Thursday, December 1, 2011

The Art of the Christmas Card

I try to make my Christmas card a small gift to the person receiving it.  I don't understand why you would go through all the trouble to send a Christmas card it you are just going to have some company imprint your name on the card and send it using a mailing label (but if that is you, no guilt, okay?).  I know I am a bit old-fashioned when it comes to correspondence, but I think just a little effort shows not only your own personality and style, but also makes it a meaningful communication.

Here are a few tips to make your Christmas card a special gift....

1.  Select your card by thinking about who you and your family are and what your interests and beliefs are.  The card should resemble your personal brand.  I know that sounds a little trite, but you really should consider sending something that speaks to your heart about the season and makes the receiver think about you..

2.  Always include a photo.  Whether you use an actual photo card or if you only tuck in a photo with your card, it's nice to show "something".  I have a tendency now to enclose a photo of my grandchildren.  If you have gone on a special trip or have a terrific family photo, or even one of your pets, including it adds extra zing to your "gift".

My grandchildren's photo from last year's card - Madeline, Marina, and Brodie

3. Several years ago I started to do an annual Christmas letter to inlcude with my card.  I know much fun has been made of families doing holiday letters, but they are all terrific in one way or the other - good or bad!  I have seen many holiday letters cross our mailbox.  We used to have one family member who would send out the most detailed letter telling of every little thing they did, in a bit of a bragging way.  Well, a lot of a bragging way, actually.  It got to be so comical to all the other members of the huge extended family, sometimes we would gather all together and read it out loud and roar with laughter, it was just so over the top and ridiculous!  Then we had another family member who did the most intentionally hilarious letter each year, regaling us with all their "troubles", but in a very funny way.  We always adored getting that letter.  I try to do a one-page "update" on what our year was like and try to do it with a bit of humour.  I love looking back on our past letters as a bit of family history.  Most people are generally interested in what has gone on in your family's life.  So take a stab at it and see what you come up with!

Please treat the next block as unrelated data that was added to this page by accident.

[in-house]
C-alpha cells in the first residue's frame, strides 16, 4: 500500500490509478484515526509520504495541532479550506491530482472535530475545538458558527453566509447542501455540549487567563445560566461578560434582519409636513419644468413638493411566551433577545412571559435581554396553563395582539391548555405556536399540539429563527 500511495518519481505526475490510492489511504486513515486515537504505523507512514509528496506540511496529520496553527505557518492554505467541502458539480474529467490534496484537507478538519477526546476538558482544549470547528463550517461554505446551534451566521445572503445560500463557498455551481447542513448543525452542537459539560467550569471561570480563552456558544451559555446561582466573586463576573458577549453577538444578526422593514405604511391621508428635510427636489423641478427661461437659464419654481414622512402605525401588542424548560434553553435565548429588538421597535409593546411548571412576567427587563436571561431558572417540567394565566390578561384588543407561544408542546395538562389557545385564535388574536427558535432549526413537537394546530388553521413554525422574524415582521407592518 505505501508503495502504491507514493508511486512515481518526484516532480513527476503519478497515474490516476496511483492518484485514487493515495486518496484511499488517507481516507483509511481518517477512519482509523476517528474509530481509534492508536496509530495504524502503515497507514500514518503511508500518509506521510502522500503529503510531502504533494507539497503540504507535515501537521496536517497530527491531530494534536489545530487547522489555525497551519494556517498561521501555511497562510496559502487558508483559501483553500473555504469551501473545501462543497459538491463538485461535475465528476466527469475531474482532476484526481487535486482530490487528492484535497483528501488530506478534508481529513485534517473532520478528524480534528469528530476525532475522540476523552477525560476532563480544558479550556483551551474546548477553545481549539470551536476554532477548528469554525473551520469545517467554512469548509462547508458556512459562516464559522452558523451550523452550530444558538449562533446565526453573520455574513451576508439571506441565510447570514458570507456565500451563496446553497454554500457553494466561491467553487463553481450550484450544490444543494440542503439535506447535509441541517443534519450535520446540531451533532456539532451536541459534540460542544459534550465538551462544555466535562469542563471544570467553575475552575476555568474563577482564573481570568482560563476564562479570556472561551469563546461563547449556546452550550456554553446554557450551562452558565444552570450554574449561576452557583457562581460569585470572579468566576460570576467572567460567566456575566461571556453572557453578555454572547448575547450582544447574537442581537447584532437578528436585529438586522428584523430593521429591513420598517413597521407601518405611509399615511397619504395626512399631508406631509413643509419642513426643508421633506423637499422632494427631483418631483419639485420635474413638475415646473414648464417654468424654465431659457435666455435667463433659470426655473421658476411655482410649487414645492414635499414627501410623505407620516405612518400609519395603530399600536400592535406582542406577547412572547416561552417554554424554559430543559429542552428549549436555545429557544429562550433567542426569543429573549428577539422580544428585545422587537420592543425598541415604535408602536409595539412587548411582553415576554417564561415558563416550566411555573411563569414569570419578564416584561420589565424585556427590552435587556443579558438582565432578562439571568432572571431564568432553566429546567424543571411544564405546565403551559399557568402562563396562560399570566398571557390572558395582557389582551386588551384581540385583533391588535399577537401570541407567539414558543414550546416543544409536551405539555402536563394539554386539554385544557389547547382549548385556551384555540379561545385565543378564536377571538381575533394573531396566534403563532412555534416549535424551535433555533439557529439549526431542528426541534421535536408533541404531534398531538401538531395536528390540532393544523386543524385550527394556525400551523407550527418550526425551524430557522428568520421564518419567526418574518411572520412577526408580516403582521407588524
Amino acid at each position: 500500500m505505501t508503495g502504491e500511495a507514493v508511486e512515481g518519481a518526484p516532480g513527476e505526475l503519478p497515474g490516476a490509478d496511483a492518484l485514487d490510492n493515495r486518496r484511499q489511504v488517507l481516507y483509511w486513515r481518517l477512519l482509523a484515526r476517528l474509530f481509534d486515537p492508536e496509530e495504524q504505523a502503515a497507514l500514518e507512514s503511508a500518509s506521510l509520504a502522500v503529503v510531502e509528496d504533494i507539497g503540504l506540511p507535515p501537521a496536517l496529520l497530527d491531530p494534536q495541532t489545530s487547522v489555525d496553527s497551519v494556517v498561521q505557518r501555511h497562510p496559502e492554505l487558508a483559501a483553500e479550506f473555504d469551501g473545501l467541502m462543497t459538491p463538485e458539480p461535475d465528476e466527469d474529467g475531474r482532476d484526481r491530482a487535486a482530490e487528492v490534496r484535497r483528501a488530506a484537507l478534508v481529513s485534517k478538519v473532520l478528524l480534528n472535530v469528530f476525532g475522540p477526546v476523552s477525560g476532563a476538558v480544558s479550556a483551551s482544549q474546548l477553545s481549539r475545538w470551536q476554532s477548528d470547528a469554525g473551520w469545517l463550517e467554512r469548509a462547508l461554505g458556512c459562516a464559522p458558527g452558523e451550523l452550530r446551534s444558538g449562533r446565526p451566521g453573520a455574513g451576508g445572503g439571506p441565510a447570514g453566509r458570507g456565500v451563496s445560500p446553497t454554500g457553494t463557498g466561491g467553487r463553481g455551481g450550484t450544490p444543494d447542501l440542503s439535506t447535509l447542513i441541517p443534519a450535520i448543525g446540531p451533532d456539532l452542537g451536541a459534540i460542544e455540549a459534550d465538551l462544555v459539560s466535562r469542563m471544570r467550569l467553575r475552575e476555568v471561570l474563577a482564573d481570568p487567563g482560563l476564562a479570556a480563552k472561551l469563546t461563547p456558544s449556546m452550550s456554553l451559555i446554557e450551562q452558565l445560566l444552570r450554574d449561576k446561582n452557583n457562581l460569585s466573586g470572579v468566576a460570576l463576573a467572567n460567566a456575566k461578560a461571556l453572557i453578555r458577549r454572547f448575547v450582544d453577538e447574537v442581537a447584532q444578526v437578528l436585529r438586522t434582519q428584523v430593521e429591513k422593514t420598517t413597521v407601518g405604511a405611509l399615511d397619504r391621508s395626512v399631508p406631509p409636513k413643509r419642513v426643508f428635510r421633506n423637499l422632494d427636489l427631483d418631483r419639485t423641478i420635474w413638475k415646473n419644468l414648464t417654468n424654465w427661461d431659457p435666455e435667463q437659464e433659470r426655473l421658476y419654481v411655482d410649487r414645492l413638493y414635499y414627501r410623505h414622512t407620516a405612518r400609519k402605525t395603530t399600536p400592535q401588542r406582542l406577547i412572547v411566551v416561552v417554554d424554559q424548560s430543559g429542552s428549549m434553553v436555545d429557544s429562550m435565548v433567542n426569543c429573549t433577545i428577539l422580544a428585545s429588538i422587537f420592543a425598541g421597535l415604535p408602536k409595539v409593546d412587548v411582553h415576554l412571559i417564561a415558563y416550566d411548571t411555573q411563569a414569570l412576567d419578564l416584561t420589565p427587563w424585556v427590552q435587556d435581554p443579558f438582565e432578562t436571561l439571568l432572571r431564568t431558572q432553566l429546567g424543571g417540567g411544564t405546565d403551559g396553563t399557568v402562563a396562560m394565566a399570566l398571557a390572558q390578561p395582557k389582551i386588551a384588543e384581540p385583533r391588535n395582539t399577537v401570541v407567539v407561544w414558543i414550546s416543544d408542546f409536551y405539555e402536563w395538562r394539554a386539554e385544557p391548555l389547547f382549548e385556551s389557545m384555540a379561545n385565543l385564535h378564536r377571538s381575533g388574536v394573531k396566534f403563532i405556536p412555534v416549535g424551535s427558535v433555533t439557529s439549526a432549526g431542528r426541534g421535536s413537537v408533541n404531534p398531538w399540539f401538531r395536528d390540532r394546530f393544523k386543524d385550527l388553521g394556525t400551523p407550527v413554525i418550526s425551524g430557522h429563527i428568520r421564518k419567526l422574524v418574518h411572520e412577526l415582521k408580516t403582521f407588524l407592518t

Now that you have put together an interesting "gift" for your loved ones to open, it's time to "decorate" the envelope....

1.  I look at the envelope to see what color pen I need to address the envelope.  I want the envelope itself to look festive.  I usually have a stash of red, green, gold, and silver pens on hand, but always check to see if anything needs replacing.  I try to use my best penmanship and add a bit of flair.  One of my goals is to learn calligraphy because that would be so beautiful!!  One of these years I will finally take that class, but in the meantime, I will do it the best I can freehand.

2.  I pay close attention to the stamps.  I know you can now design your own stamps.  I haven't ever done that, but it sounds fabulous!  Annually I await each year to see what the postal service has come up with.  Sometimes I am not very impressed.  I like the stamps to match in some way.  Sometimes I really  luck out and sometimes not so much. 

3.  I like to use stickers on the back on the envelopes to replicate sealing wax.  I have actual sealing wax with an initial thing that you press into it, but frankly, I have never had much success.  I am also told that the postal service doesn't like you to use those.  Now I either buy some kind of pretty holiday sticker, or I have also seen some very pretty, elaborate ink stamps at Michael's Crafts that look like they would work well.  Which ever way you chose, it's nice to have something on the back of the envelope to please the eye when you are opening it.

4.  For return addresses, I like to have them either printed on the back of the envelope in the ink color you are using on the front, or to have specially made return address labels made to match everything.  Of course, handwriting your return address is always acceptable.

Please do NOT feel judged or inadequate by all of this.  Whatever you can do, is what you can do.  These are just ideas. One year I was so busy and overwhelmed, I gave myself permission to skip doing Christmas cards altogether and that is okay, too.  We all need a little break sometime.  Doing Christmas cards is something that you should look forward to and enjoy as an expression of your creative self, not as a big chore that you have to just get through.  You will be surprised at how much joy doing Christmas cards can bring you, if you put a little effort into it and then can imagine the joy that the person receiving it is going to get when they open it.

As a "receiver", I like to make a presentation out of opening the Christmas cards we get.  I remember a very old friend of mine, who was so elegant and graceful, would tell how she would put all her mail on a silver tray and take it into her living room to open it and relish what was inside.  I could always totally envision that scene.  It was SO civilized.  Now I try to save the Christmas cards out of the everyday mail to open together with my husband after he and I have finished dinner and believe me, we always look forward to the ones that are little gifts".  

Happy Christmas card writing!

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